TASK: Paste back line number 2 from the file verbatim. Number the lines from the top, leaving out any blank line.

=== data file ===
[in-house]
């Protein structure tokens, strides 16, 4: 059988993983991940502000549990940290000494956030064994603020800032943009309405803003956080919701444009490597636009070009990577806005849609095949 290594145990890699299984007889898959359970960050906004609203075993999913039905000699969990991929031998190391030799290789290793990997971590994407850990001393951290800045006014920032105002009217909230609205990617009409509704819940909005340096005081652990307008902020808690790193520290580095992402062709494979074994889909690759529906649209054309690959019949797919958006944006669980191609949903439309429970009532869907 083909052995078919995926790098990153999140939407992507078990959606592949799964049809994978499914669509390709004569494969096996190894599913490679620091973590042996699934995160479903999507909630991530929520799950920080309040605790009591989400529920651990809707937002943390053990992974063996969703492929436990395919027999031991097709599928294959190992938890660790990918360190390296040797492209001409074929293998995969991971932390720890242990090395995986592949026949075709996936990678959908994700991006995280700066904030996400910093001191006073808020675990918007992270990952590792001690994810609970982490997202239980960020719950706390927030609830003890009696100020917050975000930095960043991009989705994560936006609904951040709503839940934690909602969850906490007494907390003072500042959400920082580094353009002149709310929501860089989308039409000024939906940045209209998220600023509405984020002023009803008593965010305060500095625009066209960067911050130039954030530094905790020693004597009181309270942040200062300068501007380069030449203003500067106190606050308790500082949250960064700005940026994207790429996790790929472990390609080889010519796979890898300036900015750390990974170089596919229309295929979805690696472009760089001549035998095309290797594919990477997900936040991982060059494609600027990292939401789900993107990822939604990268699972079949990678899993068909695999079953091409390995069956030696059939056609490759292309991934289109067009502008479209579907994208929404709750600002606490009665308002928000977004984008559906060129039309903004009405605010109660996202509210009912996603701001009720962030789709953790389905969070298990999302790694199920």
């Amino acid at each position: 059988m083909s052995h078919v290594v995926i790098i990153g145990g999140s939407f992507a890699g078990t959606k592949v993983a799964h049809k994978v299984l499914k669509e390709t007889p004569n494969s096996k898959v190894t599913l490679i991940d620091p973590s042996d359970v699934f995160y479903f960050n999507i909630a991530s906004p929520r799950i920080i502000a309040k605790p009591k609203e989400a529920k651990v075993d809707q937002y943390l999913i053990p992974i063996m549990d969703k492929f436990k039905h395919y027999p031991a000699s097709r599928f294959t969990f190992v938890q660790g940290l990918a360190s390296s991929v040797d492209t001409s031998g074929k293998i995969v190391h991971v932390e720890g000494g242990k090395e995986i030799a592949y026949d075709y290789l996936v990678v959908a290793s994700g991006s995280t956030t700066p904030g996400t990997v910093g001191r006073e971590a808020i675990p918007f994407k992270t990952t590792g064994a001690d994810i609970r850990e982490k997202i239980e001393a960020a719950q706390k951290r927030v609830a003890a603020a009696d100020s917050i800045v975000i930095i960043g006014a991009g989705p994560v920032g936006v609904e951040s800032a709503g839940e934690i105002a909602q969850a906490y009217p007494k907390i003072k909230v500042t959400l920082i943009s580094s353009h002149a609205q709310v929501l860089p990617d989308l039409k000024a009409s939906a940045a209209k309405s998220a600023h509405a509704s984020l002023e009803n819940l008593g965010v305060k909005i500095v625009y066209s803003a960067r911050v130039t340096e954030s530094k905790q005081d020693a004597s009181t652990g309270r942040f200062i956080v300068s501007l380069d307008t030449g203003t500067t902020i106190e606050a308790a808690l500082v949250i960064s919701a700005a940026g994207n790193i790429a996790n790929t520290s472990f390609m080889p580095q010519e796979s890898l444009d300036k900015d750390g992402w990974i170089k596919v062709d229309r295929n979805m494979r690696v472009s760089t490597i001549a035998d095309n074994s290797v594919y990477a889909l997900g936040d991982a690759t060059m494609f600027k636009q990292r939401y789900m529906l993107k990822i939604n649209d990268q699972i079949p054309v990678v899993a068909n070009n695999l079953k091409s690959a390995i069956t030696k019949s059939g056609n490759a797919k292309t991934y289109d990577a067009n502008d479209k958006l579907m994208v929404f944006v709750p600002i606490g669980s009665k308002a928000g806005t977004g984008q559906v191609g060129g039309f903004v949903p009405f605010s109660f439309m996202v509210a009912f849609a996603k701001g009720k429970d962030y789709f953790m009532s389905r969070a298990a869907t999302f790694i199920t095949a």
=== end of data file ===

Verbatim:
């Protein structure tokens, strides 16, 4: 059988993983991940502000549990940290000494956030064994603020800032943009309405803003956080919701444009490597636009070009990577806005849609095949 290594145990890699299984007889898959359970960050906004609203075993999913039905000699969990991929031998190391030799290789290793990997971590994407850990001393951290800045006014920032105002009217909230609205990617009409509704819940909005340096005081652990307008902020808690790193520290580095992402062709494979074994889909690759529906649209054309690959019949797919958006944006669980191609949903439309429970009532869907 083909052995078919995926790098990153999140939407992507078990959606592949799964049809994978499914669509390709004569494969096996190894599913490679620091973590042996699934995160479903999507909630991530929520799950920080309040605790009591989400529920651990809707937002943390053990992974063996969703492929436990395919027999031991097709599928294959190992938890660790990918360190390296040797492209001409074929293998995969991971932390720890242990090395995986592949026949075709996936990678959908994700991006995280700066904030996400910093001191006073808020675990918007992270990952590792001690994810609970982490997202239980960020719950706390927030609830003890009696100020917050975000930095960043991009989705994560936006609904951040709503839940934690909602969850906490007494907390003072500042959400920082580094353009002149709310929501860089989308039409000024939906940045209209998220600023509405984020002023009803008593965010305060500095625009066209960067911050130039954030530094905790020693004597009181309270942040200062300068501007380069030449203003500067106190606050308790500082949250960064700005940026994207790429996790790929472990390609080889010519796979890898300036900015750390990974170089596919229309295929979805690696472009760089001549035998095309290797594919990477997900936040991982060059494609600027990292939401789900993107990822939604990268699972079949990678899993068909695999079953091409390995069956030696059939056609490759292309991934289109067009502008479209579907994208929404709750600002606490009665308002928000977004984008559906060129039309903004009405605010109660996202509210009912996603701001009720962030789709953790389905969070298990999302790694199920």